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Momfeather Erickson is champion of Native American ways in Kentucky
10 years ago

Momfeather Erickson is a loving wife, mother and grandmother, dedicated to her familyand community, no different in that respect from many other women in western Kentucky.  But there the similarities end.  For her alter-ego, "Momfeather," is very different indeed.  Poet, publisher, activist and teacher of "the old ways," Erickson, one-half Cherokee, has devoted the last few years of her life to educating those around her on the tribe's role in Kentucky history.


"Don't ever believe that it was Daniel Boone who blazed the trail through the Cumberland Gap," cautions Erickson, 66, whose gentle grandmotherly appearance belies her fiery crusade for Native American rights and recognition.


"That trail was made by the buffalo and walked on by the Indians long before Boone came through the Gap," she insists.


As director of the Mantle Rock Native Education and Cultural Center in Marion, Momfeather (Feather) - a name she was given by her paternal grandmother - is relentless in her quest to bring to Native Americans and especially the Cherokee the respect she feels they are entitled to.


"To this day, no Native American tribes are recognized in Kentucky, even with so many Cherokee groups living all across the state, and for this, I feel great sadness," she says. (they have made it to legislation)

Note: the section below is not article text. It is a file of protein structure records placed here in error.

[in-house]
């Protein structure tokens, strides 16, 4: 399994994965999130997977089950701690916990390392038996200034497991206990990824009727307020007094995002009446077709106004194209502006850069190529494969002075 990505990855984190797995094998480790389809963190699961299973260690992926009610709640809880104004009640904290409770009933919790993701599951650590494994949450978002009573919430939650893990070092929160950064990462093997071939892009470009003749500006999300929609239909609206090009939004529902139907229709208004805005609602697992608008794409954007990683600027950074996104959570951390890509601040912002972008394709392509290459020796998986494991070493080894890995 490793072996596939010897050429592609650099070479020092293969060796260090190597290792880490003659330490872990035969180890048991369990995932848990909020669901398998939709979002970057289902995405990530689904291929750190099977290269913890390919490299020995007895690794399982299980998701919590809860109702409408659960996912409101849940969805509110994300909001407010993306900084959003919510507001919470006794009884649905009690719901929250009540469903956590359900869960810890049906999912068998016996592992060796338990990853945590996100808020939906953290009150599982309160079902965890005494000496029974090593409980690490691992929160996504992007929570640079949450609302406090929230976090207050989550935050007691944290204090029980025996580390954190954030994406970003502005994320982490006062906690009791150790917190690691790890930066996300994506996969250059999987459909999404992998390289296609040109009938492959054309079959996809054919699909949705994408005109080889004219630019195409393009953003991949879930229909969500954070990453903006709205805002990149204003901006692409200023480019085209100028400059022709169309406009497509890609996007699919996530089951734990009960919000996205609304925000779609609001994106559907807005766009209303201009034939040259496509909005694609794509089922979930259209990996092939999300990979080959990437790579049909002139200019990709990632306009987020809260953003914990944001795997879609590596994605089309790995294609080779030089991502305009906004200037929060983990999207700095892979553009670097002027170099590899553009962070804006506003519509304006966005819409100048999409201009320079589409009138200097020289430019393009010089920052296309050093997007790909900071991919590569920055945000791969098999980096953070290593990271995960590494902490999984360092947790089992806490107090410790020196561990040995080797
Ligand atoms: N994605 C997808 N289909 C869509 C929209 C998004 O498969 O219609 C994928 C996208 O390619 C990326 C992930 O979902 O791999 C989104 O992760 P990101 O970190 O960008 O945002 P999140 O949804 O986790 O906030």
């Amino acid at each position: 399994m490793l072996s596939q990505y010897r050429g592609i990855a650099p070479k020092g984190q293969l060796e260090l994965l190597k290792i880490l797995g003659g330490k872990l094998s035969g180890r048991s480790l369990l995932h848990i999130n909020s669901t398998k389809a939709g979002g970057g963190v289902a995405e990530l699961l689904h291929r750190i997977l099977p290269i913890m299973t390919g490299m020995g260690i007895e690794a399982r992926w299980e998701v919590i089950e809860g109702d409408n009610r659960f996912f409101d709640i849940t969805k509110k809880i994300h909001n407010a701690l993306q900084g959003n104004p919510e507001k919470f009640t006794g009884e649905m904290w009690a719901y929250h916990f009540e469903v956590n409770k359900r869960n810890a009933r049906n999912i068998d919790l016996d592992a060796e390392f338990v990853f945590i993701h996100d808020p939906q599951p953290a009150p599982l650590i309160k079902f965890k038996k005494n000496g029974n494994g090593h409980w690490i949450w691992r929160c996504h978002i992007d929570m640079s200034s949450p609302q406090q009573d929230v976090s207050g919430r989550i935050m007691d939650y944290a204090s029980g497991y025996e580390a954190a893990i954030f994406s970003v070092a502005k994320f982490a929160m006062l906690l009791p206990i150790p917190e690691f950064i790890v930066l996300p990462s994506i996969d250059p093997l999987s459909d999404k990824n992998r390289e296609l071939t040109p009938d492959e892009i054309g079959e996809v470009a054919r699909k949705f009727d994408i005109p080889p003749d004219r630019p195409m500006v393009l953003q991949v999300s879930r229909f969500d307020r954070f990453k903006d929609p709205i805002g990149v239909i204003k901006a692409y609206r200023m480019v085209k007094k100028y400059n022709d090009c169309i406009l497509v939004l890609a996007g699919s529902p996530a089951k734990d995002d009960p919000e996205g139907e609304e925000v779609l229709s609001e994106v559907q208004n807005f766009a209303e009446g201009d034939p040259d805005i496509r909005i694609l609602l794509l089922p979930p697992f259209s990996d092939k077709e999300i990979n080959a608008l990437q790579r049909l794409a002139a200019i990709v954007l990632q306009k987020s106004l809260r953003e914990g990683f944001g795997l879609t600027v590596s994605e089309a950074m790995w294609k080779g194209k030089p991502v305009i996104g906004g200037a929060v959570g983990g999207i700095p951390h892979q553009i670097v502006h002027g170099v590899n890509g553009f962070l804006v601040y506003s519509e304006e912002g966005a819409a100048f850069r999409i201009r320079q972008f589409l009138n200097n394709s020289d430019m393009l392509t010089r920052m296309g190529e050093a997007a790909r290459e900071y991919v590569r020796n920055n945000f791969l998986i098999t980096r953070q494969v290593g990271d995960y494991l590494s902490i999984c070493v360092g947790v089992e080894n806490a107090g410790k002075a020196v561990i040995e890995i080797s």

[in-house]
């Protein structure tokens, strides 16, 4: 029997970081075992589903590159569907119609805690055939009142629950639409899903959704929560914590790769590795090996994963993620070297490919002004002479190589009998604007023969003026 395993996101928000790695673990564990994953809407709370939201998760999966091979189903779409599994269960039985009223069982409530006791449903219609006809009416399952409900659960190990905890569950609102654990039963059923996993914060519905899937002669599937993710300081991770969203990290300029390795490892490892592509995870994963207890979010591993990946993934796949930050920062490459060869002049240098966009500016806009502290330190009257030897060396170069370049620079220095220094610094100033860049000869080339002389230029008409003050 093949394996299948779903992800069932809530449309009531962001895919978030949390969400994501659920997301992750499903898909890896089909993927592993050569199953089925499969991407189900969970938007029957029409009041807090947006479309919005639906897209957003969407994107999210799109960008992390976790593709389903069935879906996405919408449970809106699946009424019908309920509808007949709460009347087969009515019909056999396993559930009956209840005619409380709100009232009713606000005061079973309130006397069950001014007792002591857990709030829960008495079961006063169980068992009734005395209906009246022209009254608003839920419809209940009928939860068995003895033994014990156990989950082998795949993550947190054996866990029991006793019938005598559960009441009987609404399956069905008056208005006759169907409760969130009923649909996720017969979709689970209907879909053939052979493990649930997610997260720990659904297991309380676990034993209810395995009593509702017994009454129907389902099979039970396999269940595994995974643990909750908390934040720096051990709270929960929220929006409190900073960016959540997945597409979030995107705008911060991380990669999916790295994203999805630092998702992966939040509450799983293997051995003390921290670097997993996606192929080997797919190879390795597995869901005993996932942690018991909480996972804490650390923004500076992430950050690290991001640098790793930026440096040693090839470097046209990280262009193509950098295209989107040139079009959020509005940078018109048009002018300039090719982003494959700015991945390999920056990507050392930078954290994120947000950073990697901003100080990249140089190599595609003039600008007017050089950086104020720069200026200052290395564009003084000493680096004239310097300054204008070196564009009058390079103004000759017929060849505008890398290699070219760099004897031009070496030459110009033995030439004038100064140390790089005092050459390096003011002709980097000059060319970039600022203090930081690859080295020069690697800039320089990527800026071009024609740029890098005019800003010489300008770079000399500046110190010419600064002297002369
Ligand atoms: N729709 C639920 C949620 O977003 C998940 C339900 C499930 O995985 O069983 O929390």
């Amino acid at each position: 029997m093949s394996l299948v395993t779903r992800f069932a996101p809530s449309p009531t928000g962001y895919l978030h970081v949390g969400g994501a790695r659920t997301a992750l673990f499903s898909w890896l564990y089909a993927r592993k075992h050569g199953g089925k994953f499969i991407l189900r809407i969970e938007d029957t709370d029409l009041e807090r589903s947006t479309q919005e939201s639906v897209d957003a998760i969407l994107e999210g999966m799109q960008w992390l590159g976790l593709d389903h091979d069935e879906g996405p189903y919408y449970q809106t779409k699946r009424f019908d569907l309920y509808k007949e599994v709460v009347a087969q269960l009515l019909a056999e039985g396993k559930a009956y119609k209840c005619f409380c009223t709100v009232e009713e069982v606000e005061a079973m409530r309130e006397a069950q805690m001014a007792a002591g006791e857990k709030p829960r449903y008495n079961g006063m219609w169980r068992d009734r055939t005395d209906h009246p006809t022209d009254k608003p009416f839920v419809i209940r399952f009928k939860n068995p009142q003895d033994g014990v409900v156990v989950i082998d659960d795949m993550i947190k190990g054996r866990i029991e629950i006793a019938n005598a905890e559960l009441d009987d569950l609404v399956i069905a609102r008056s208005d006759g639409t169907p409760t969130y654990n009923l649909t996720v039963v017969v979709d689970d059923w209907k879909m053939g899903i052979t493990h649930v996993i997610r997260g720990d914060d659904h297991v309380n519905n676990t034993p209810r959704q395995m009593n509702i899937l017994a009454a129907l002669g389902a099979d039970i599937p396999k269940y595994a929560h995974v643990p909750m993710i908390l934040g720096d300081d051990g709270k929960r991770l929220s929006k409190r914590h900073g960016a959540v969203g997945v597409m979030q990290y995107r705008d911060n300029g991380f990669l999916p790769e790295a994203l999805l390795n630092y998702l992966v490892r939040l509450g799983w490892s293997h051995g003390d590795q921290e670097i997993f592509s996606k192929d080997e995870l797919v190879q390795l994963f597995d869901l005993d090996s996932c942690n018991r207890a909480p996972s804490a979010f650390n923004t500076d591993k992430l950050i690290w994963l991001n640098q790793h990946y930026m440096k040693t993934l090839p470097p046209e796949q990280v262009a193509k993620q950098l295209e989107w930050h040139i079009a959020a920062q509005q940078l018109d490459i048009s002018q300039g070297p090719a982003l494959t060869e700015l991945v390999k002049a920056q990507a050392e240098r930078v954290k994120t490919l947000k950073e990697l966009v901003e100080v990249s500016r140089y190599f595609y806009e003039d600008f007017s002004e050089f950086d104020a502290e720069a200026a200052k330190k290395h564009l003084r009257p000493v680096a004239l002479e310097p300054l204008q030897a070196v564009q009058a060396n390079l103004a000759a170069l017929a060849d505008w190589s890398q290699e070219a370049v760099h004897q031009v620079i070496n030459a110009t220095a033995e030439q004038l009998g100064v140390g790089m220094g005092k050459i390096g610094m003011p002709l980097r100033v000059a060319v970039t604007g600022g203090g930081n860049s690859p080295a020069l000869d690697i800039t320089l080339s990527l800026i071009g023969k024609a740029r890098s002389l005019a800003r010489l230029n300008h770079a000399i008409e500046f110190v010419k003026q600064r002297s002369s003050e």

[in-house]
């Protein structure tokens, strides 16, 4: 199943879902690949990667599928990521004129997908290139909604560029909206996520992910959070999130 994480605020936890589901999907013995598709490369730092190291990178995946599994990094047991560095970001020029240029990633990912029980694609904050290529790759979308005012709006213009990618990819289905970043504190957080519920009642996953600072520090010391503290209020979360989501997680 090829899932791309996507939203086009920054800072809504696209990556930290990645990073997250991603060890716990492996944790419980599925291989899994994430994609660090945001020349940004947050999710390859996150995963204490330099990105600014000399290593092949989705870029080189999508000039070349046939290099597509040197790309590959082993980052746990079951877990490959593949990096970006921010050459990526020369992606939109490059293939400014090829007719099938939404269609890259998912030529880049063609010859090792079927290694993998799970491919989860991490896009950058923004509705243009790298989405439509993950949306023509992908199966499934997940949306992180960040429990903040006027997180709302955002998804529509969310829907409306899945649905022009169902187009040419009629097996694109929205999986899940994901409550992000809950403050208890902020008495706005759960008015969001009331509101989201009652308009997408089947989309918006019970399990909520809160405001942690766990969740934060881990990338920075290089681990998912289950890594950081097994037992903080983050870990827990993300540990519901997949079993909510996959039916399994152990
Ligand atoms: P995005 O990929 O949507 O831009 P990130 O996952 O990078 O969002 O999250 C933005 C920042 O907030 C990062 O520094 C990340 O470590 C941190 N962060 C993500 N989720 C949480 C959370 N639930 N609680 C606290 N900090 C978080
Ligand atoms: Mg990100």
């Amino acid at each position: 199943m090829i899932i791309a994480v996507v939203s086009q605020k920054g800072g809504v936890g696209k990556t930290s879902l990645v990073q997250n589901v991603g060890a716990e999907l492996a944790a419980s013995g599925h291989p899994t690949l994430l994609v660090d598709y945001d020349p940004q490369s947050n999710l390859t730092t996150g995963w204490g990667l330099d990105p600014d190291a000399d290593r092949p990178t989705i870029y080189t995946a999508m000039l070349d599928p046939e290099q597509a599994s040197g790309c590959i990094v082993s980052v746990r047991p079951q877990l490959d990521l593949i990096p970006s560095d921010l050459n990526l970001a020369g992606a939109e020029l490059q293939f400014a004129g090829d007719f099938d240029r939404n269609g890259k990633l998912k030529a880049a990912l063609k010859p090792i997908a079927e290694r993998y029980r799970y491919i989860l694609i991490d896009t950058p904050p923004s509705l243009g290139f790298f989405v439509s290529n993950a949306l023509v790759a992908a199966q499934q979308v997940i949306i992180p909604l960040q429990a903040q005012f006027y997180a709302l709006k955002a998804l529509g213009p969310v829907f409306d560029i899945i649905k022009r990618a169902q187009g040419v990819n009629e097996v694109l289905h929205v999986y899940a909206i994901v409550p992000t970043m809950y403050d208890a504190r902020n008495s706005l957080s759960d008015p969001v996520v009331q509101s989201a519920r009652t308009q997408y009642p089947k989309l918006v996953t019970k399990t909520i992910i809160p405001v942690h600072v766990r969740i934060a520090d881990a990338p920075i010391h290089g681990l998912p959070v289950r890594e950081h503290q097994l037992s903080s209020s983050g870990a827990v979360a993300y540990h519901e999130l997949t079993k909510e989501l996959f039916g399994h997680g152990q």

As a result, she spreads the word - and her pride in her heritage - any way she can, as the author of seven books, from Momfeather Cooks Native American to Native American Children's Stories Warmly Told to Woman of the Wind, a book of poetry saluting her female ancestors, and as advisor, contributor and publisher of Turtle Tales, a bi-weekly Native American newspaper for students.


Then, of course, there is her work as educator, storyteller and community activist, serving as a board member of United Native America, formed in 2001 to strengthen Native communities and preserve native culture; as a spiritual elder of Mother Earth, a hemispheric council entrusted with keeping native prophecies and traditions alive, and for four years, as chief elder of the Southern Band of Cherokees. She is Ambassador for the American Indian Mothers and a Commissioner for the Kentucky Native American Heritage Commission.

 for the rest


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